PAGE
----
English Composition 1: Achieving Expertise
About the Course
English Composition I provides an introduction to and foundation for the academic reading and writing characteristic of college. Attending explicitly to disciplinary context, you will learn to read critically, write effective arguments, understand the writing process, and craft powerful prose that meets readers’ expectations. You will gain writing expertise by exploring an area or topic in which you would like to gain expertise (a hobby, trade, profession, discipline, etc.). Your major writing projects will be about your own selected topic and will be drafted and revised in sequenced stages: a visual analysis (600-800 words); a case study (1000-1250 words) and an Op-Ed (500-750 words). Your writing will be central to the course as we create a seminar/workshop structure with peer response and selected instructor feedback.
Two overarching assumptions about academic writing will shape our work: 1) it is transferable; 2) it is learnable. Being an effective academic writer involves asking meaningful questions and engaging in complex dialogue with texts and ideas. These skills are useful across virtually all academic disciplines and they provide a valuable means for making sense of non-academic experiences as well. Perhaps even more important, though, is that learning how to write effectively does not require inspiration or genius, but hard work, reflection, and feedback. This means that, with practice, dedication, and working with others, you can be an effective academic writer and contribute your ideas to important, ongoing conversations.
Foundational Writing Project: Reading Critically (Weeks 1 – 2)
How do we become experts? In the first week, you will prepare a brief foundational writing exercise designed to help you build central skills for the course. I will ask you to write a critical review of an article about expertise. Specifically, we will focus on how to:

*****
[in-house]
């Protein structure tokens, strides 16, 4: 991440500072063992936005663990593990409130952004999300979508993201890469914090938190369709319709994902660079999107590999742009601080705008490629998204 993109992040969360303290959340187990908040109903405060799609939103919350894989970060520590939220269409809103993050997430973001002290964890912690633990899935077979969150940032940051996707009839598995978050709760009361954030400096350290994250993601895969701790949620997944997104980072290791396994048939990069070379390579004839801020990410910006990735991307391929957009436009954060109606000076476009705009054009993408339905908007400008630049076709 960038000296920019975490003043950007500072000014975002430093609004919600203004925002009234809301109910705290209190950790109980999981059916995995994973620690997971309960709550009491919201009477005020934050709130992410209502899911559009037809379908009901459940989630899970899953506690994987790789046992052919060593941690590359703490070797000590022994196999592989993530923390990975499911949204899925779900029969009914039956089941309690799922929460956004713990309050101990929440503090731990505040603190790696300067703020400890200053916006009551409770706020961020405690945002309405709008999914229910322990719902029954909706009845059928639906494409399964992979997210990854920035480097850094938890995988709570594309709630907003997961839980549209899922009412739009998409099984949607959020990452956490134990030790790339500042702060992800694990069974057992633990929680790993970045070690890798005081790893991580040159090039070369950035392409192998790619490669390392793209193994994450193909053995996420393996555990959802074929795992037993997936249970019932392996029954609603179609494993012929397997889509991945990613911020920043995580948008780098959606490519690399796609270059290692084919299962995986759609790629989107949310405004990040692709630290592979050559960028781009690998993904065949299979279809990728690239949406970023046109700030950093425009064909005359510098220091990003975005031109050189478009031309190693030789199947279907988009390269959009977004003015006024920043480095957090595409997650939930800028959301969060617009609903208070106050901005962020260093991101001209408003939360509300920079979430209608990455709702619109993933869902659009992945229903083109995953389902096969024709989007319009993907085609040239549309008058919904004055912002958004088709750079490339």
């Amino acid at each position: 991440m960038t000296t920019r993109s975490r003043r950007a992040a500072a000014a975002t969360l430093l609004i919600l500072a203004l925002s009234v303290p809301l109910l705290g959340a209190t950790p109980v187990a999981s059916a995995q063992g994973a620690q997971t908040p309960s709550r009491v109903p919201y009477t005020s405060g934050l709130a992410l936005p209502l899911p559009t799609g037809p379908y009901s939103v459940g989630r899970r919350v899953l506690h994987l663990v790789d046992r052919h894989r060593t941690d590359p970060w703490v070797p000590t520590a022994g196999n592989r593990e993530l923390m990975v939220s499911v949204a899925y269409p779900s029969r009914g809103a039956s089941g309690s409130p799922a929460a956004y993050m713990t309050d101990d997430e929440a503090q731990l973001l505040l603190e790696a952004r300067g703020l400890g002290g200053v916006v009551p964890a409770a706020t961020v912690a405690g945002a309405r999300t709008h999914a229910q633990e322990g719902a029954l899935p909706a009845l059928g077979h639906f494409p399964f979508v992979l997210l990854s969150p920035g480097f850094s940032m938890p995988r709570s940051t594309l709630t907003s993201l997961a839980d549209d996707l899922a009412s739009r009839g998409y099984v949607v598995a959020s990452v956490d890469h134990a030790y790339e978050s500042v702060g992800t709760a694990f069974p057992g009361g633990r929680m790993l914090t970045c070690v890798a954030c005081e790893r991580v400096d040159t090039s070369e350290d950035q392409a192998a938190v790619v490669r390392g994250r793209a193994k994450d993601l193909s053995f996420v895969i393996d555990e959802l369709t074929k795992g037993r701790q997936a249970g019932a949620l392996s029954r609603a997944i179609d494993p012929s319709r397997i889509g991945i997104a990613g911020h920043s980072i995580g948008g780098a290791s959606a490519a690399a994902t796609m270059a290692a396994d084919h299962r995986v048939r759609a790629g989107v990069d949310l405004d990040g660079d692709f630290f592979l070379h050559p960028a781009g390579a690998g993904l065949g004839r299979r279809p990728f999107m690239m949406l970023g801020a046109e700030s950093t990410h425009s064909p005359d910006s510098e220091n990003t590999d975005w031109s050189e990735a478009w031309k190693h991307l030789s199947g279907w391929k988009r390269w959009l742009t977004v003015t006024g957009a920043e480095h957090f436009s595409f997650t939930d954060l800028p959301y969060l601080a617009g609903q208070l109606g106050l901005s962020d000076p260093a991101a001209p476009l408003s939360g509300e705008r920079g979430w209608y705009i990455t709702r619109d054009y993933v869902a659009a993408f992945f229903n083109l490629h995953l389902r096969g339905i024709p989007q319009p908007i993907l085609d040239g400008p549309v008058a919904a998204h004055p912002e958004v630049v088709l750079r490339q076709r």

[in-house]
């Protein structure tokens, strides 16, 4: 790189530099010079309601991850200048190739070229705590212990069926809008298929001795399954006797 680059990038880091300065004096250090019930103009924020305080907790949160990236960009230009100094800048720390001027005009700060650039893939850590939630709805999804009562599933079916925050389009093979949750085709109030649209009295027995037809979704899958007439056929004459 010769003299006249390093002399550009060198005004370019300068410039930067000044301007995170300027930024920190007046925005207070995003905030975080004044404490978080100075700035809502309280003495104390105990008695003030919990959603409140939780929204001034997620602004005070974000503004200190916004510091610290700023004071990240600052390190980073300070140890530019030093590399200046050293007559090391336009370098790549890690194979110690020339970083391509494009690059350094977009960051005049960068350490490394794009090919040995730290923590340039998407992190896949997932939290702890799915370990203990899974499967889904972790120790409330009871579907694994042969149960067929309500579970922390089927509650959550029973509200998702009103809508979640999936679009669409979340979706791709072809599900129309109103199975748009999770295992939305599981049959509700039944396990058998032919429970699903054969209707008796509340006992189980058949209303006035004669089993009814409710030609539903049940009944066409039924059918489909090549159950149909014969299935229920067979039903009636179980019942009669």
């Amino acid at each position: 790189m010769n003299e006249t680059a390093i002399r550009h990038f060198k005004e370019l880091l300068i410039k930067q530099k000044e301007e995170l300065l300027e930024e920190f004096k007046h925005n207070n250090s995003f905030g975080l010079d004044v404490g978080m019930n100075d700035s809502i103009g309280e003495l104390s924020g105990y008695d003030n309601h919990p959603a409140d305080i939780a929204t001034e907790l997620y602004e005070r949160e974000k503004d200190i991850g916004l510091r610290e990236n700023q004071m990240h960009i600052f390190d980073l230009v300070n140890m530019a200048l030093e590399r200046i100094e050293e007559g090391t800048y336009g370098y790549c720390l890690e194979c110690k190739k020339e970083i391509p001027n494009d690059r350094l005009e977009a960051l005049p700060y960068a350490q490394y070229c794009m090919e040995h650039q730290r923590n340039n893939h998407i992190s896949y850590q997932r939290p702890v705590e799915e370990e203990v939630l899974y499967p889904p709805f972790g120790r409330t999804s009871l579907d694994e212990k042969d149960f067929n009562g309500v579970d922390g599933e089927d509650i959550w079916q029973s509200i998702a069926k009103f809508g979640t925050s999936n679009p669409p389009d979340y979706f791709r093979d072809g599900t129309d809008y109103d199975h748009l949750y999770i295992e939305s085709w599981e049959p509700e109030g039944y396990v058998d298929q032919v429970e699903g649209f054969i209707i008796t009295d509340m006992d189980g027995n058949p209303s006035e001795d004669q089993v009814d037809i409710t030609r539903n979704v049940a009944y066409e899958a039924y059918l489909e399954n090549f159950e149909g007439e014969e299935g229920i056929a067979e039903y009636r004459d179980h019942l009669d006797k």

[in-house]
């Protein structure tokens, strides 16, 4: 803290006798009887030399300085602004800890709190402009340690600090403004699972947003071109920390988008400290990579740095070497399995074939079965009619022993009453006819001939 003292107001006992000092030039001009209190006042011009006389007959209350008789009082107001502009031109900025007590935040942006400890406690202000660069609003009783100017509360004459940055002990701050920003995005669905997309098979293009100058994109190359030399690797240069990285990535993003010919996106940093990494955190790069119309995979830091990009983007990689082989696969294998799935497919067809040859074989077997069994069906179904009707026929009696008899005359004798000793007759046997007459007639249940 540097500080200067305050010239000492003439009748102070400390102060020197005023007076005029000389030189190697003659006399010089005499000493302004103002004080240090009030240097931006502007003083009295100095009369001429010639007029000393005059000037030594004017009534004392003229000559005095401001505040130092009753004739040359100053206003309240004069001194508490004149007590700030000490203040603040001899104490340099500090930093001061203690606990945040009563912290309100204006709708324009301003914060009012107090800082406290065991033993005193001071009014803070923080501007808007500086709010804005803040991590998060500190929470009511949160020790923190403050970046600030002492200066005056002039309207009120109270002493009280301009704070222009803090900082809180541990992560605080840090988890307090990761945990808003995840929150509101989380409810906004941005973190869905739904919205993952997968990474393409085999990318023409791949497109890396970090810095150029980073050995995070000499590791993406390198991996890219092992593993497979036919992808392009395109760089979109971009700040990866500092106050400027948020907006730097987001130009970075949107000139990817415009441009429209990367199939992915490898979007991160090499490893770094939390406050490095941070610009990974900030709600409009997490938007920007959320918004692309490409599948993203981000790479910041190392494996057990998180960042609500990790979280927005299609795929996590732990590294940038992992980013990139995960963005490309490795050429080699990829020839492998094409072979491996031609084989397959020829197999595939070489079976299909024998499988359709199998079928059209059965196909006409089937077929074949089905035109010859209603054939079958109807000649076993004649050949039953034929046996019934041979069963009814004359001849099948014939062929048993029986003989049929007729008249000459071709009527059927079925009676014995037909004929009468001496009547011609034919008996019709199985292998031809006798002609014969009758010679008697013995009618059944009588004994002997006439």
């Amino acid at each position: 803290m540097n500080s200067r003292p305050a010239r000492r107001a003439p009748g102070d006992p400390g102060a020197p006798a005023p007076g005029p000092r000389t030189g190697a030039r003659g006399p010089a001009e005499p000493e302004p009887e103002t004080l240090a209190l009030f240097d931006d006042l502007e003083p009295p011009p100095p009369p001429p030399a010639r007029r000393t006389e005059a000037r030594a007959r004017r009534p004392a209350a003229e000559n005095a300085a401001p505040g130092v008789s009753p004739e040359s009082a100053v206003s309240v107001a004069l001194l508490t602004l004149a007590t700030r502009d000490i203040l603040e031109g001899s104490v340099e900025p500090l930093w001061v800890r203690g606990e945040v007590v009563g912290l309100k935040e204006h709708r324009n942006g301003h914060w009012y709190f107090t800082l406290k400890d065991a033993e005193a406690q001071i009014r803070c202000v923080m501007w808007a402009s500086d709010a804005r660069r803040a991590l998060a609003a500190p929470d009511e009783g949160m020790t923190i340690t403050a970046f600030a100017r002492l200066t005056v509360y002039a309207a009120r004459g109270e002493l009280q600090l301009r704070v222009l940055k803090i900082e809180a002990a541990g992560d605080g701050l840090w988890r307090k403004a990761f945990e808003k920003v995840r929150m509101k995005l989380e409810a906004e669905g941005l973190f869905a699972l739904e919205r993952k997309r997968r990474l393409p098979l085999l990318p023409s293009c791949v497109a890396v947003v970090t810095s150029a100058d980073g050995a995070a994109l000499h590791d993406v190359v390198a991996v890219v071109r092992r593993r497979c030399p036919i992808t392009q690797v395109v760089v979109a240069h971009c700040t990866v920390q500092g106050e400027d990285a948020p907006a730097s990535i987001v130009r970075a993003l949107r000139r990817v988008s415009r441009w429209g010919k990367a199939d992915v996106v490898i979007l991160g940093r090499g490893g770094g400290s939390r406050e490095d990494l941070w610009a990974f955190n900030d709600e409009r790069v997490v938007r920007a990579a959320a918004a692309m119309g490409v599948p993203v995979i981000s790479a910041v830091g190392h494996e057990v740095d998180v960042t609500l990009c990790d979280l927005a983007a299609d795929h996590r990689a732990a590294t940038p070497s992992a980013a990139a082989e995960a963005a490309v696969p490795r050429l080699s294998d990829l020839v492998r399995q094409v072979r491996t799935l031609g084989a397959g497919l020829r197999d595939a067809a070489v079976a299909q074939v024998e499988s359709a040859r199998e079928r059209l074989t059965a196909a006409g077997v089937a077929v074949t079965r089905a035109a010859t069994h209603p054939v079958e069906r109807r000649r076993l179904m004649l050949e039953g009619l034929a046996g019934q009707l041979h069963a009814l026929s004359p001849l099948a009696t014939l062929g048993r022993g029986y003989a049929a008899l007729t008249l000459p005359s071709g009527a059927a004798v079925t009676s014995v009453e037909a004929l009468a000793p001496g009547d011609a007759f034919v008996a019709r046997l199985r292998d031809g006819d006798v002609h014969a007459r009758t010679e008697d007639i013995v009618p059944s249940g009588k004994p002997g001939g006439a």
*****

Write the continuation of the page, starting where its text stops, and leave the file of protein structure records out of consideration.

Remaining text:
- read critically;
- summarize, question, analyze, and evaluate written text;
- engage with the work of others;
- understand the stages of the writing process;
- workshop writing;
- incorporate reader feedback;
- integrate quotes/evidence;
- cite the work of others.
Project One: Visual Analysis (Weeks 2 – 5):
What can we learn about your topic from a visual image? What arguments do visual images make? I will ask you to select a visual image related to a chosen area of inquiry/topic and then analyze that image in order to make an argument about your topic. Specifically, we will continue to work on the writing elements we learned from the critical review, as well as build on them by focusing on how to:
- summarize, question, analyze, and evaluate visual texts;
- argue and support a position;
- use evidence;
- respond toward revision;
- achieve cohesion;
- develop paragraph unity;
- revise; and
Project Two: Case Study (Weeks 3 – 6)
What questions or arguments can a case study reveal about your topic? I will ask you to research a particular person, event, entity, or concept in your selected topic and, drawing on multiple resources, make an argument about your topic through that case study. We’ll also be working together to collaboratively crowdsource a bibliography of potential resources. Specifically, we will continue to work with the elements we learned from your critical review and Project 1, as well as build on them by focusing on how to:
- conduct research;
- write an extended argument;
- examine disciplinary expectations;
- develop an intertextual conversation;
- understand popular sources and scholarly sources;
- craft effective titles;
- create effective introductions; and
- write strong conclusions.
Project Three: Op-Ed (Weeks 6 – 9)
What do you think people need to know about your selected topic? In this third and final unit, we will turn to a more public form of writing as I ask you to write an op-ed (opposite the editorial page) about your selected topic for a publication of your choosing (you do not actually have to submit it to that publication). Specifically, we will continue to work with the elements we learned in the previous projects, as well as build on them by focusing on how to:
- write for publics;
- write concisely;
- edit and proofread thoroughly;
- decide whether to use active or passive voice; and
- transfer writing skills to new writing contexts.